World Environment Day, also known as WED, is commemorated annually on 5th June and is one of the principal vehicles through which the United Nations stimulates worldwide awareness on the environment and promotes suitable actions. WED’s agenda is to empower people to become active agents of sustainable and equitable development, promote an understanding that communities are pivotal to changing attitudes towards environmental issues, advocate partnership which will ensure all nations and peoples enjoy a safer and more prosperous future.
The theme of World Environment Day 2016 is “Fight against the Illegal Trade in Wildlife” or Zero Tolerance for Illegal Wildlife Trade, which refers to the commerce of products that are derived from non-domesticated animals or plants usually extracted from their natural environment or raised under controlled conditions. It involves the trade of living or dead animals, skins, bones/ meat, or other products.
Wildlife trade is perhaps the most immediate threat to animals in many parts of the world. The illegal wildlife trade is estimated to be worth US$50-150 billion/ year. The global illegal fisheries catch is valued at US$10-23.5 billion/year and illegal logging, including processing, at US$30-100 billion/ year. Illegal wildlife trade is now an emerging issue. Today more elephants are being slaughtered than at any time in the past 20 years. Around 25,000 elephants were killed only in 2013 to supply the illegal ivory trade. For the rhinoceros between 2007 and 2013, the poaching increased by 7000% in South Africa.
Wildlife trade is a serious conservation problem. The world is dealing with an unprecedented hike in illegal wildlife trade, threatening to overturn decades of conservation gains. While, the legal wildlife trade is regulated by the United Nations’ Convention on International Trade in Endangered Species (CITES), which currently has 170 member countries. Illegal wildlife trade is attracted by high profits and low risks associated with weak governance, corruption, absence of legislations, weak monitoring and lax penalties. International cooperation and mutual legal assistance among countries can help prevent, combat and eradicate such trafficking.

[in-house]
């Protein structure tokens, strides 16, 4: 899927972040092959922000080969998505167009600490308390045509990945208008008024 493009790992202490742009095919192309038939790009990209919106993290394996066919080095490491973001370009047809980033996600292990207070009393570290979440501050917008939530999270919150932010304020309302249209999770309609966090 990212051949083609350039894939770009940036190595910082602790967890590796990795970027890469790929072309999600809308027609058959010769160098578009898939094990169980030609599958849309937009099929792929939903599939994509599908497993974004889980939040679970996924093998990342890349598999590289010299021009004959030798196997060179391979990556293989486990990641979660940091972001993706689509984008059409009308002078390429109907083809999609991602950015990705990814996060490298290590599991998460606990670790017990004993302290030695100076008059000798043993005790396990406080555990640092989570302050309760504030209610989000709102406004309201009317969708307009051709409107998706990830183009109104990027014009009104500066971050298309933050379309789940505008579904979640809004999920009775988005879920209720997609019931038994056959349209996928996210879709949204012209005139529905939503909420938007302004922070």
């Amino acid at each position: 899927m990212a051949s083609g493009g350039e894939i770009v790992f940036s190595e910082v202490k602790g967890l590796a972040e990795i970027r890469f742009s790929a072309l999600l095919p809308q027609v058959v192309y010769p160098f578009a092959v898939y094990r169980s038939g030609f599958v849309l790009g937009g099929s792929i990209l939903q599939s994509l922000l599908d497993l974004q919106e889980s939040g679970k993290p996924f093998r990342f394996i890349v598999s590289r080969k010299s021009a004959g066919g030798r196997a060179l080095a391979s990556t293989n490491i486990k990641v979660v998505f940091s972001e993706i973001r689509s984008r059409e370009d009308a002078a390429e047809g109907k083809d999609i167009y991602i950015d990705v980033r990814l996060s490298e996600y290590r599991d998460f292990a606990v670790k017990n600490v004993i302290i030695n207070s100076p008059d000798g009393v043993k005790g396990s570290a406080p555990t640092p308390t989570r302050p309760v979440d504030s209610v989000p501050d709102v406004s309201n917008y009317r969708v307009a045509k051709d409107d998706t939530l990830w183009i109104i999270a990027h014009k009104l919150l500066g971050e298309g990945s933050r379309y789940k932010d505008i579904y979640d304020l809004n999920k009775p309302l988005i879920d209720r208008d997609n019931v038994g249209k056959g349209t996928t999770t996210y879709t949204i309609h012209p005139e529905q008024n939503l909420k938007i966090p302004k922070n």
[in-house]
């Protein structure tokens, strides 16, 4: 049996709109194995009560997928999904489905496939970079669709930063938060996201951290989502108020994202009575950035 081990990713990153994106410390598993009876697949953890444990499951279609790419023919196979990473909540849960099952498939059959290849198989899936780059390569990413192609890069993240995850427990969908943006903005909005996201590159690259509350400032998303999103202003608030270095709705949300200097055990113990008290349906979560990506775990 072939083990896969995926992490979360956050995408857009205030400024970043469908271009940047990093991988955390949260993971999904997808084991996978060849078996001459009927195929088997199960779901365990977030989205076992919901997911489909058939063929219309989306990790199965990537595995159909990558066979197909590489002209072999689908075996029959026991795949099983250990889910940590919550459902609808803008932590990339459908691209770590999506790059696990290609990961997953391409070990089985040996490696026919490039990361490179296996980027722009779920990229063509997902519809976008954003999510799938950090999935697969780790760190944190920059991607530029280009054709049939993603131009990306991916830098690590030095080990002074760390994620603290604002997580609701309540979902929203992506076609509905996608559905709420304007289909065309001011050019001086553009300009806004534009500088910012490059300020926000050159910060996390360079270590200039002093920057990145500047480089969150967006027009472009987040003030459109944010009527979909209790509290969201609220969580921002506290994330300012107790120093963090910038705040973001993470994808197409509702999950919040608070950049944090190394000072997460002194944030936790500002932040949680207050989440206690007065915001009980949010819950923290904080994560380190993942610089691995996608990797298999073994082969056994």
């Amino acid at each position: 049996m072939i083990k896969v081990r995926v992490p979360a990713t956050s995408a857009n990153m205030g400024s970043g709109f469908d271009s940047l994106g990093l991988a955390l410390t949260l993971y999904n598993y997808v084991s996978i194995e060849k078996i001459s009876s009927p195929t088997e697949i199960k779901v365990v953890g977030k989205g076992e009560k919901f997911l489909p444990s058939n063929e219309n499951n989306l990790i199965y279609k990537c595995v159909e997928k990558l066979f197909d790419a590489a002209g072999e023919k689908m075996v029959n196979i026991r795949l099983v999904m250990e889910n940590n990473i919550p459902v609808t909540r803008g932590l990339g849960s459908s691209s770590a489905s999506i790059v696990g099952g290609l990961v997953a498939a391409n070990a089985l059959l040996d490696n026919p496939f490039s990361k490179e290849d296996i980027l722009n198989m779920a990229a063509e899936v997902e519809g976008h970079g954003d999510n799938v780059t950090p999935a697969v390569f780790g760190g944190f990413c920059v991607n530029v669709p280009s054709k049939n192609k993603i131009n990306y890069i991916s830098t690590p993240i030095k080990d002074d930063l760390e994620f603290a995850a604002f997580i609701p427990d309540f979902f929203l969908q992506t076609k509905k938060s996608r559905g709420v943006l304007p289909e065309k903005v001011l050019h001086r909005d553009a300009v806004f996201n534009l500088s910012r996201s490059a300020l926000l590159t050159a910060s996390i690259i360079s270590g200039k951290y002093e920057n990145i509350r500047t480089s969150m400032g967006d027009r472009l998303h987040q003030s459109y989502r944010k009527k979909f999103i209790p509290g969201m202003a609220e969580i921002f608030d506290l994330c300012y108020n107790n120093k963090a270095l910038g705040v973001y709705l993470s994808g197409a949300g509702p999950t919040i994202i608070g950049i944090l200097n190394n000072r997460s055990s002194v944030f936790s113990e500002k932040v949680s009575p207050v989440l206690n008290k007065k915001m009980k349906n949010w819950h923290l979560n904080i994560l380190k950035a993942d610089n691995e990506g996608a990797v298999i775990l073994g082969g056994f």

One of the most powerful tools for addressing illegal and unsustainable wildlife trade is awareness and education persuading consumers to make informed choices. Campaigns to change the public opinion are powerful tools for reducing this demand. This includes the people buying the end product as well as shop-keepers, suppliers and manufacturers.
The key to success in the fight against illegal wildlife trade is collaboration among countries and international agencies. Efficient control of transboundary movements of wildlife products requires good information exchange and cooperation, involving importing, exporting and transit countries. Mechanisms need to be enhanced to facilitate rapid exchanges of information between enforcement agencies. We need to understand the damage this illicit business is doing to the environment, economies, communities and security.
There is a need to change habits and behaviour so that demand for wildlife products decrease. World Environment Day 2016 encourages the celebration for all those species which are under threat and taking suitable local and national actions by all stake holders to help in protecting and safeguarding them for future generations. Urgent action is required which can collectively save the illegal wildlife trade. Let us become better stewards of our planet. Our decisions today will shape the world our children and grandchildren will live in.